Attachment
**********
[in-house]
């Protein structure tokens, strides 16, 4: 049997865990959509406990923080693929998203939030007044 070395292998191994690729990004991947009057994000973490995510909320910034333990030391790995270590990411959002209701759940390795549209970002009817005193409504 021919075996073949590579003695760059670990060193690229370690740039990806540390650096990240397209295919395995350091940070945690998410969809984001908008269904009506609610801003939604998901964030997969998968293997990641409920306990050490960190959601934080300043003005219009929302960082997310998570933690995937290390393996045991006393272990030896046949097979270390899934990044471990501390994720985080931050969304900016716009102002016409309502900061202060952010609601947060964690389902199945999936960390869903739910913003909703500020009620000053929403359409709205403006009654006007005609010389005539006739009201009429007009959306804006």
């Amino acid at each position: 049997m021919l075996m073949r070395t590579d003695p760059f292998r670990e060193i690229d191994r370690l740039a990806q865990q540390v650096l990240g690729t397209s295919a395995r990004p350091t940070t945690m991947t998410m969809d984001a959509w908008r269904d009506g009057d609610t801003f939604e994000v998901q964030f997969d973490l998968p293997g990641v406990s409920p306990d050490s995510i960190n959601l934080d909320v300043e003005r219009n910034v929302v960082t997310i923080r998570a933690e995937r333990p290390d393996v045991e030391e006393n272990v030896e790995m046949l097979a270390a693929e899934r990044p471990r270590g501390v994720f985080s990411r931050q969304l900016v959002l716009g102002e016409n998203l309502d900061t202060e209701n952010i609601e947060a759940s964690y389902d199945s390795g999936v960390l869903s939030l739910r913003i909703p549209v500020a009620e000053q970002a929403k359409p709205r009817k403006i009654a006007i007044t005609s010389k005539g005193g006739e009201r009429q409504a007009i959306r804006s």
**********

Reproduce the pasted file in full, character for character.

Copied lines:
[in-house]
């Protein structure tokens, strides 16, 4: 049997865990959509406990923080693929998203939030007044 070395292998191994690729990004991947009057994000973490995510909320910034333990030391790995270590990411959002209701759940390795549209970002009817005193409504 021919075996073949590579003695760059670990060193690229370690740039990806540390650096990240397209295919395995350091940070945690998410969809984001908008269904009506609610801003939604998901964030997969998968293997990641409920306990050490960190959601934080300043003005219009929302960082997310998570933690995937290390393996045991006393272990030896046949097979270390899934990044471990501390994720985080931050969304900016716009102002016409309502900061202060952010609601947060964690389902199945999936960390869903739910913003909703500020009620000053929403359409709205403006009654006007005609010389005539006739009201009429007009959306804006």
């Amino acid at each position: 049997m021919l075996m073949r070395t590579d003695p760059f292998r670990e060193i690229d191994r370690l740039a990806q865990q540390v650096l990240g690729t397209s295919a395995r990004p350091t940070t945690m991947t998410m969809d984001a959509w908008r269904d009506g009057d609610t801003f939604e994000v998901q964030f997969d973490l998968p293997g990641v406990s409920p306990d050490s995510i960190n959601l934080d909320v300043e003005r219009n910034v929302v960082t997310i923080r998570a933690e995937r333990p290390d393996v045991e030391e006393n272990v030896e790995m046949l097979a270390a693929e899934r990044p471990r270590g501390v994720f985080s990411r931050q969304l900016v959002l716009g102002e016409n998203l309502d900061t202060e209701n952010i609601e947060a759940s964690y389902d199945s390795g999936v960390l869903s939030l739910r913003i909703p549209v500020a009620e000053q970002a929403k359409p709205r009817k403006i009654a006007i007044t005609s010389k005539g005193g006739e009201r009429q409504a007009i959306r804006s």